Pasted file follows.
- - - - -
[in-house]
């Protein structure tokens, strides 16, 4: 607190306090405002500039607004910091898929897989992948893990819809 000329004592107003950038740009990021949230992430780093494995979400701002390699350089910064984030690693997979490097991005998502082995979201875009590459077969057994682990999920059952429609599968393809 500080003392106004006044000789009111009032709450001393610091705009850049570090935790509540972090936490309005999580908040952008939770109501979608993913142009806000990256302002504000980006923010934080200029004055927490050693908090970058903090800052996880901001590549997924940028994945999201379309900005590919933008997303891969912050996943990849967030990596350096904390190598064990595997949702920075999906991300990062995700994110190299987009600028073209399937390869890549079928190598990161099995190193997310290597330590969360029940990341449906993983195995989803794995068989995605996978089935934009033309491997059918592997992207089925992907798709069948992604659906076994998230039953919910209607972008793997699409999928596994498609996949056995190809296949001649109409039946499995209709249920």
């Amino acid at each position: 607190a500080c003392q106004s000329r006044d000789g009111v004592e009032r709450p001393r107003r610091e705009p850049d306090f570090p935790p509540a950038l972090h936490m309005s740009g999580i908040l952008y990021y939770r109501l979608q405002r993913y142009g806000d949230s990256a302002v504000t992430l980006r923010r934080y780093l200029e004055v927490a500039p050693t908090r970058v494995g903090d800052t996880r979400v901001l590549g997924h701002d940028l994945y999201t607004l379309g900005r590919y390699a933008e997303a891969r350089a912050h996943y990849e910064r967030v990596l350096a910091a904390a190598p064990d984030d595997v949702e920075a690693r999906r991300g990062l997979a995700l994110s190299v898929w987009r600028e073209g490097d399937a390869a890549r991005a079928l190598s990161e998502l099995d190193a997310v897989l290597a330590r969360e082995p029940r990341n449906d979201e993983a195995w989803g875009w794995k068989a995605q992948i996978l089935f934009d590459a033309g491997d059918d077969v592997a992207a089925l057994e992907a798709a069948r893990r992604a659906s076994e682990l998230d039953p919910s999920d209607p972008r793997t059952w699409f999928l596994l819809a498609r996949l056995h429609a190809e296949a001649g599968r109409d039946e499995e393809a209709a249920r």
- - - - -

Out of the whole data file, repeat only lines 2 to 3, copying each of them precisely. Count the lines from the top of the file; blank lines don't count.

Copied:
């Protein structure tokens, strides 16, 4: 607190306090405002500039607004910091898929897989992948893990819809 000329004592107003950038740009990021949230992430780093494995979400701002390699350089910064984030690693997979490097991005998502082995979201875009590459077969057994682990999920059952429609599968393809 500080003392106004006044000789009111009032709450001393610091705009850049570090935790509540972090936490309005999580908040952008939770109501979608993913142009806000990256302002504000980006923010934080200029004055927490050693908090970058903090800052996880901001590549997924940028994945999201379309900005590919933008997303891969912050996943990849967030990596350096904390190598064990595997949702920075999906991300990062995700994110190299987009600028073209399937390869890549079928190598990161099995190193997310290597330590969360029940990341449906993983195995989803794995068989995605996978089935934009033309491997059918592997992207089925992907798709069948992604659906076994998230039953919910209607972008793997699409999928596994498609996949056995190809296949001649109409039946499995209709249920």
């Amino acid at each position: 607190a500080c003392q106004s000329r006044d000789g009111v004592e009032r709450p001393r107003r610091e705009p850049d306090f570090p935790p509540a950038l972090h936490m309005s740009g999580i908040l952008y990021y939770r109501l979608q405002r993913y142009g806000d949230s990256a302002v504000t992430l980006r923010r934080y780093l200029e004055v927490a500039p050693t908090r970058v494995g903090d800052t996880r979400v901001l590549g997924h701002d940028l994945y999201t607004l379309g900005r590919y390699a933008e997303a891969r350089a912050h996943y990849e910064r967030v990596l350096a910091a904390a190598p064990d984030d595997v949702e920075a690693r999906r991300g990062l997979a995700l994110s190299v898929w987009r600028e073209g490097d399937a390869a890549r991005a079928l190598s990161e998502l099995d190193a997310v897989l290597a330590r969360e082995p029940r990341n449906d979201e993983a195995w989803g875009w794995k068989a995605q992948i996978l089935f934009d590459a033309g491997d059918d077969v592997a992207a089925l057994e992907a798709a069948r893990r992604a659906s076994e682990l998230d039953p919910s999920d209607p972008r793997t059952w699409f999928l596994l819809a498609r996949l056995h429609a190809e296949a001649g599968r109409d039946e499995e393809a209709a249920r």